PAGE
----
Lesson V: Unit Conversion and Dimensional Analysis



Unit Conversion and Dimensional Analysis

Introduction

It is often necessary to convert a value from one system of units into another. Sometimes the unit scale needs to be moved up or down in order to give the outside observer the proper perspective. For instance, if I tell a person that I live 2,600,000 inches from Baton Rouge, they may realize I live far away, yet cannot perceive just how far. If I say, however, that I live 41 miles from Baton Rouge, they can much better visualize the scale. Unit conversion may also be necessitated when quantities measured in one system are combined, then reported in a standardized unit which practioners use on a regular basis. To properly convert units, we employ dimensional analysis. We all have an innate ability to perform dimensional analysis, so we will investigate a manner to systematize this.

Example 1: Simple Conversion Factors

Let's ssy for instance that you purchase donuts at a bakery and buy 3 dozen, it is apparent that you bought 36 donuts. If you want one donut for each of 24 people, you would purchase 2 dozen. In your mind, you were able to make the conversion from the unit of dozen into individual donuts and vice versa. You were also naturally know that you multiply by 12 in the former case, and divide by 12 in the latter. To systematize this process, we will use a conversion factor

1 dozen = 12 donuts

The conversion factor is placed in the form of a fraction, arranged so that the unit to be changed is in the denominator and the unit desired is in the numerator. The units are arranged to algebraically cancel, and this automatically indicates the operation of the numeric values :

Example 2: Multi-Dimensional Conversion

When the unit of measurement is multidimensional, the conversion factor is simply applied a corresponding multiple of times. For instance the area of a rectangular body is found by taking the length times width. Therefore the units associated with area are square inches, square meters, square yards, etc:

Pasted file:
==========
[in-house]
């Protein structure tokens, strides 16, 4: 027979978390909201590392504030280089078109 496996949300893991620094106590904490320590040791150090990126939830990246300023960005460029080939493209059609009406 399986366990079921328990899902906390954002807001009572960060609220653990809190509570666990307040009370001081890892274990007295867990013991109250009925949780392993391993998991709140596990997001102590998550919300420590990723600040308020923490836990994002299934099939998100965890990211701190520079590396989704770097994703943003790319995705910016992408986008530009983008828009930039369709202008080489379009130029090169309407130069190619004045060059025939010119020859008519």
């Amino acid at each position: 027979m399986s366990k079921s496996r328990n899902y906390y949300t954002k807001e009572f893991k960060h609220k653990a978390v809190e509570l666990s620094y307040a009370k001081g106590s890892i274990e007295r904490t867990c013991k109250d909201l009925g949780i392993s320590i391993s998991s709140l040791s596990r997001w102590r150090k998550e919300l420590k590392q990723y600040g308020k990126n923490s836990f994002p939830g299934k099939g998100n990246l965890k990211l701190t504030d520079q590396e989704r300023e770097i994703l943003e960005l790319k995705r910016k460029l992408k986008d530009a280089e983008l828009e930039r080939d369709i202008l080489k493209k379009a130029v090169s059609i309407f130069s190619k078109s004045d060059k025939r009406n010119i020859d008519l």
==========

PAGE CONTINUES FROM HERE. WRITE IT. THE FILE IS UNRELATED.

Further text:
Area = 9.620 yd î 2.000 yd = 18.62 yd2

If one wishes to convert this quantity to square feet, you must apply the conversion factor of 1 yd = 3 ft twice:
Equivalently, the conversion factor may be combined directly to create a new conversion factor which converts directly between square yards and square feet:

Example 3: Fractional Unit Conversion

Often units appear in both the numerator and denominator of an expression. For exzmple, the speed of an automobile is measured in MPH or miles/hour. If one wishes to convert this quantity to inches/second, conversion factors must be applied to both the numerator and the denominator:


In the following example, the density of a substance is converted from units of grams/milliliter into pounds/inch3. Notice that this example applies the conversion factor 1 in = 2.54 cm three times:

Unit Conversion and Significant Figures

When converting units, concern must be given to the number of Significant Figures which result from the conversion. Generally, when converting within the same unit systems, conversions are exact, and therefore infinitely significant. For example 1 ft = 12 in, 1 m = 1000 mm, 1 gal = 4 qt are all examples of exact conversions, and therefore do not limit the number of significant figures in a resulting calculation. However, when converting between unit systems many times the conversion factor has limited significance. For example 1.00 lb = 454 g, 1.00 atm = 760 mm Hg, and 1.00 yd = .914 m all only contain three significant figures. Accordingly, when they are used in unit conversion the result can at most contain only three significant figures.



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